We've heard the rumors. Now for the news physics nerds have been waiting for: the "official" discovery of the Higgs Boson. But something is gnawing at me like children on my lawn: this whole "God Particle" business.
Don't get me wrong. Science — and physics, in particular — is filled with bad naming conventions: The big bang was neither big nor a bang; the "color" of a quark or a gluon has nothing to do with what they actually look like; even "spin" has staggeringly less to do with a gyroscope than you might have at first guessed. And while the Higgs deserves our respect, "God Particle" is just going too far.
Seriously. What's wrong with you people?
First, a bit of history. The Nobel Laureate Leon Lederman coined the phrase "The God Particle" as the title of his otherwise excellent book as a way of underscoring how essential the Higgs is in our Standard Model of Physics. You can get away with that sort of hype when you're a Nobel prize winner. It also sold roughly 10 gajillion copies. He also got cutesy afterwards, and used to semi-seriously defend the name by saying that the publisher wouldn't let him call it the goddamn particle.
Meanwhile, National Geographic went one step further, comparing it to "The Force," from Star Wars — which did at least make for an awesomely adorable graphic at our sister site Gizmodo — but really kind of misses the bigger picture.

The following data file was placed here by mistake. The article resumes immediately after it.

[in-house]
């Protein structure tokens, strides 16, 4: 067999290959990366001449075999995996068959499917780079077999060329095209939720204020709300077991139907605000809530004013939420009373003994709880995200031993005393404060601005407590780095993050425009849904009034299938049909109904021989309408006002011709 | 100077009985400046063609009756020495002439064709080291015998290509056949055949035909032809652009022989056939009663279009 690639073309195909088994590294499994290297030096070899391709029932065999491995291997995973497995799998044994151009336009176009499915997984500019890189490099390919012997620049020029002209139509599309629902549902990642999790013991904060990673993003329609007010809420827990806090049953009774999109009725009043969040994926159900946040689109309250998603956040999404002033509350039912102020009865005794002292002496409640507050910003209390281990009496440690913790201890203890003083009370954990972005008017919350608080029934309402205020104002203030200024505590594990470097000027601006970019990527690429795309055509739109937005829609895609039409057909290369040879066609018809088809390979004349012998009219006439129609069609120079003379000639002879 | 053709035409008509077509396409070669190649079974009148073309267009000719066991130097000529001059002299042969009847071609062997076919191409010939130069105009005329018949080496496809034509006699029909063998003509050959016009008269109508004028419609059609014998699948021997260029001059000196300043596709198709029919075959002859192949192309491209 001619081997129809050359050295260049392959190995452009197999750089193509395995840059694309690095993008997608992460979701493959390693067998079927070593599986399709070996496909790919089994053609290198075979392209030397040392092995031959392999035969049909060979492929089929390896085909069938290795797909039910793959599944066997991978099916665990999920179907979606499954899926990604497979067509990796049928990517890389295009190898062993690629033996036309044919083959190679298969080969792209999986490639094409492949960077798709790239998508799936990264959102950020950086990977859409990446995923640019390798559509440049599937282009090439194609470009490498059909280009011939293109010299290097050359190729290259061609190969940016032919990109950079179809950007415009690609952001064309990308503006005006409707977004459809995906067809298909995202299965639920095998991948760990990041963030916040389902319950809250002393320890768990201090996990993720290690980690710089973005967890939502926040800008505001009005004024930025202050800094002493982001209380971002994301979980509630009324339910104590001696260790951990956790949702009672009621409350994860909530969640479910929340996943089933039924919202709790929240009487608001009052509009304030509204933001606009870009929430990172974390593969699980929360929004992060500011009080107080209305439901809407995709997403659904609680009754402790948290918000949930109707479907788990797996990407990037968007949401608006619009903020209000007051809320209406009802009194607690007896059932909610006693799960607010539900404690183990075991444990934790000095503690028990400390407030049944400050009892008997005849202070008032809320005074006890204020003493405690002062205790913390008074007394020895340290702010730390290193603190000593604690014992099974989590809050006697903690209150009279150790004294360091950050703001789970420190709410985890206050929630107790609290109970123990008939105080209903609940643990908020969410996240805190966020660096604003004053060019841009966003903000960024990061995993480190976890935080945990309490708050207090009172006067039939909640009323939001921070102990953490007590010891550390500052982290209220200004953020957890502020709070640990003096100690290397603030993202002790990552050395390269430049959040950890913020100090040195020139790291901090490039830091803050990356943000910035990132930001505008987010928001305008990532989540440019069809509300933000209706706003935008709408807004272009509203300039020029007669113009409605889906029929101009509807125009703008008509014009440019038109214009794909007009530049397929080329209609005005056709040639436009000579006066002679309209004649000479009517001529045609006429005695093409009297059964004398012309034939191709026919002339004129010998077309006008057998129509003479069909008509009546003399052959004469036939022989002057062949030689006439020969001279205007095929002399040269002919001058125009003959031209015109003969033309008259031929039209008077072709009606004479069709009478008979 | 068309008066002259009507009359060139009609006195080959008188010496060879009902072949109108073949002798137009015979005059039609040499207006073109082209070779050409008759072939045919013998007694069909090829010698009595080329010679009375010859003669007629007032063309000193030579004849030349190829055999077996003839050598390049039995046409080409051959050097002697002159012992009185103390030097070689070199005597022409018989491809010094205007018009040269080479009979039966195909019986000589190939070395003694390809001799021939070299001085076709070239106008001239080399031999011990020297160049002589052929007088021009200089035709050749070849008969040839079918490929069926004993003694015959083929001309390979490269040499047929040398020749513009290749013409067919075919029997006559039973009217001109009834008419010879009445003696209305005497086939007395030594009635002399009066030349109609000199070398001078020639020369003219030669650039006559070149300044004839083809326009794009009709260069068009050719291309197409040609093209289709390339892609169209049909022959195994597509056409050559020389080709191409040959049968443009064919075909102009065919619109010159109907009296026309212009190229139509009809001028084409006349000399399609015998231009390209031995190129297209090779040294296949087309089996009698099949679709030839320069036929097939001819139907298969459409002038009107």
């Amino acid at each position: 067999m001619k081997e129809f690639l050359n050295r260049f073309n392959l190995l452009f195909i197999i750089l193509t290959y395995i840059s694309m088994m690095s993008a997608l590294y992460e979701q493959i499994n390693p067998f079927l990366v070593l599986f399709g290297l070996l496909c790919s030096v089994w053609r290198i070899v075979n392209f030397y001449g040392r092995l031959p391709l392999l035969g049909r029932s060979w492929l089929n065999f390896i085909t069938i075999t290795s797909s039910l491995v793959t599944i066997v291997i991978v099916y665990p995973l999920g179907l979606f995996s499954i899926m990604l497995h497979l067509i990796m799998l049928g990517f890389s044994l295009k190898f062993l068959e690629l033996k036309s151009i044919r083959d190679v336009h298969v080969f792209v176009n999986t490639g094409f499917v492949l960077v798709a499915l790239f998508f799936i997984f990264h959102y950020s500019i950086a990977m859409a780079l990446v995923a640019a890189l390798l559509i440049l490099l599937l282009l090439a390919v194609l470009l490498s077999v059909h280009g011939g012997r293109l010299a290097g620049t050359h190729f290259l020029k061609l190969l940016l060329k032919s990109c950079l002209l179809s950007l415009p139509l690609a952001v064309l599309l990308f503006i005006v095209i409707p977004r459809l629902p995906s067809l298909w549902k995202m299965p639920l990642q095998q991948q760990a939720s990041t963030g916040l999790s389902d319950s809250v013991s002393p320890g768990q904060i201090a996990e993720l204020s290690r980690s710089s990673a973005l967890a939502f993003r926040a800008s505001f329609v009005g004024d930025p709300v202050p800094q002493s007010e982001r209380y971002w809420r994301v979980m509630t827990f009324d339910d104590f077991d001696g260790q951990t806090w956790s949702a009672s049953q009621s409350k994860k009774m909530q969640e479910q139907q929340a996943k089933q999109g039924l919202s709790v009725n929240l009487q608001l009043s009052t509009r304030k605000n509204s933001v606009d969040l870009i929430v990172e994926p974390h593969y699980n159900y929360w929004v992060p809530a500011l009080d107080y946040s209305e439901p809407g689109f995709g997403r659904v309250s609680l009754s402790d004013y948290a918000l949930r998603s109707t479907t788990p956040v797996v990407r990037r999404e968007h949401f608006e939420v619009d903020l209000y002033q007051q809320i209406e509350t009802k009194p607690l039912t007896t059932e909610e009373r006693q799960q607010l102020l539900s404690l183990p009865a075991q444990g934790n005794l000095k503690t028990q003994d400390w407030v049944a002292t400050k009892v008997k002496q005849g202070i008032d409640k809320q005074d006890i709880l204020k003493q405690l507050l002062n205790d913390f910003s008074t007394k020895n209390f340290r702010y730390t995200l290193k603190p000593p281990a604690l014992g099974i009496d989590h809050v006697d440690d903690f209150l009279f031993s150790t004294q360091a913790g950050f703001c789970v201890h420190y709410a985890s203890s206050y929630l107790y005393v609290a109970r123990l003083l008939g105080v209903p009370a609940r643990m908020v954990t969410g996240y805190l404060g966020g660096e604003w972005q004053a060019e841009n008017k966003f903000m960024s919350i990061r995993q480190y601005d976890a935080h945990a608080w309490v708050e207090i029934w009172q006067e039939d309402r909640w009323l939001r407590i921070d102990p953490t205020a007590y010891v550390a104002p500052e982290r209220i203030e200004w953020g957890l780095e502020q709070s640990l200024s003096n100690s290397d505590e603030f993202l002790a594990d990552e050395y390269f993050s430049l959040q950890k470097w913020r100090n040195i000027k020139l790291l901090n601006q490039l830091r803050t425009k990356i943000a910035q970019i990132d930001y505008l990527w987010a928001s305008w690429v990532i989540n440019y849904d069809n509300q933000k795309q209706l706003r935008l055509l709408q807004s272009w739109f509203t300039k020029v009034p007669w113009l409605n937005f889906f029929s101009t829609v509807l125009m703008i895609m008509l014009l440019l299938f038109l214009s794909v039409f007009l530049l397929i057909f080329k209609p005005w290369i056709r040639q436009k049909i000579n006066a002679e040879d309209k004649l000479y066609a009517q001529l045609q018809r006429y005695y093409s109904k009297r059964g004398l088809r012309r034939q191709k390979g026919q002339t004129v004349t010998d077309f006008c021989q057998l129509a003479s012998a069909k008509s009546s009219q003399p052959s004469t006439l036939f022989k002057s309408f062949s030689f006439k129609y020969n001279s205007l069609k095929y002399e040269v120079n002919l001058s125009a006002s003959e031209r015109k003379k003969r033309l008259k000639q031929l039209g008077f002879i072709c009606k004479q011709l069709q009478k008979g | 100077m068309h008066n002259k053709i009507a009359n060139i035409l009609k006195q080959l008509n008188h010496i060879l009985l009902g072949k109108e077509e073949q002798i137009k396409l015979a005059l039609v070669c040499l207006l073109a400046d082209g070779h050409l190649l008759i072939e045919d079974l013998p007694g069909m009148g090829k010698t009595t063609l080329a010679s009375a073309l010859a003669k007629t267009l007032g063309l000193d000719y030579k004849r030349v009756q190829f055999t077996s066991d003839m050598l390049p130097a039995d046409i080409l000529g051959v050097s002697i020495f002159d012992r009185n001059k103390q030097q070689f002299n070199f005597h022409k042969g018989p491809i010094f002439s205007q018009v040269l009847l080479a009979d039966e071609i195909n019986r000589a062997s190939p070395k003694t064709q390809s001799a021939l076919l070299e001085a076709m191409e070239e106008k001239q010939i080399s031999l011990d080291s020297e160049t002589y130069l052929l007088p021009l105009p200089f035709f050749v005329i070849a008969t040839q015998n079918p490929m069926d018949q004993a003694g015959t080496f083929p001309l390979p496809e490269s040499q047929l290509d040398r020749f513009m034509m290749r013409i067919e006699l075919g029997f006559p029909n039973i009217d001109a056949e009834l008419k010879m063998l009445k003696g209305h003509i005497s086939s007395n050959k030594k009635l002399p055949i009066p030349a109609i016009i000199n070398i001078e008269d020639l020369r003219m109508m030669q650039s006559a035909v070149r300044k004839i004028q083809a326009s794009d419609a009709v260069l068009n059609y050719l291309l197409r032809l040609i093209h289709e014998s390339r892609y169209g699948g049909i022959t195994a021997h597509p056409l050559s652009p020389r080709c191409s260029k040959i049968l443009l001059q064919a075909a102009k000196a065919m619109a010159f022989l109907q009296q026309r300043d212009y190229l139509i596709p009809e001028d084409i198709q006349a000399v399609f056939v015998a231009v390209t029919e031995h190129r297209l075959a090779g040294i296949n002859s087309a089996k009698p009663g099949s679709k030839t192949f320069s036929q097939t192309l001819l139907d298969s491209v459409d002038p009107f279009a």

Just to be clear, discovering the Higgs will be a huge deal. It is the last remaining particle of our Standard Model of physics, and in a lot of ways it's very different than any other particle that we've ever seen. It's the first spin-0 particle, which is fairly significant. There's also the whole "creating mass" thing that it's so famous for. We should give credit where credit is due.
But let's not go overboard. I can think of at least three good reasons that referring to the "God Particle" should be a wedgieable offense. Knowing the io9 readership, I expect dozens more in the comments section.
1) It makes us sound like those mutants in Beneath the Planet of the Apes who worshiped a nuclear bomb.
Even if discovering the Higgs answered all of the fundamental questions in physics and gave us a Theory of Everything (it doesn't), the particle itself is just a particle, like any other. It interacts with other particles, and those interactions take the form of changes in energy.
Seriously, just dial it back a bit.
There have even been contests to rename the damn thing to something a bit less grandiose. The Guardian newspaper apparently came up with, "the champagne bottle boson." To my mind, though, this is both a bit silly and very unnecessary. The Higgs already has a name: the Higgs. We don't insist on calling the electron "ol' current-carrier" (though perhaps we should).
In fact, the Higgs has LOTS of names. While Peter Higgs came up with his version of the mechanism in 1964, about half a dozen other scientists came up with similar solutions at around the same time. This is going to cause the Nobel committee a giant headache when they try to figure out who to award the Prize to. Virtually every combination of names has been used as a descriptor for the particle, so if you want to call it something else, might I suggest the "Englert-Brout-Higgs-Guralnik-Hagen-Kibble Boson"?
2) It's not the only thing that can make mass.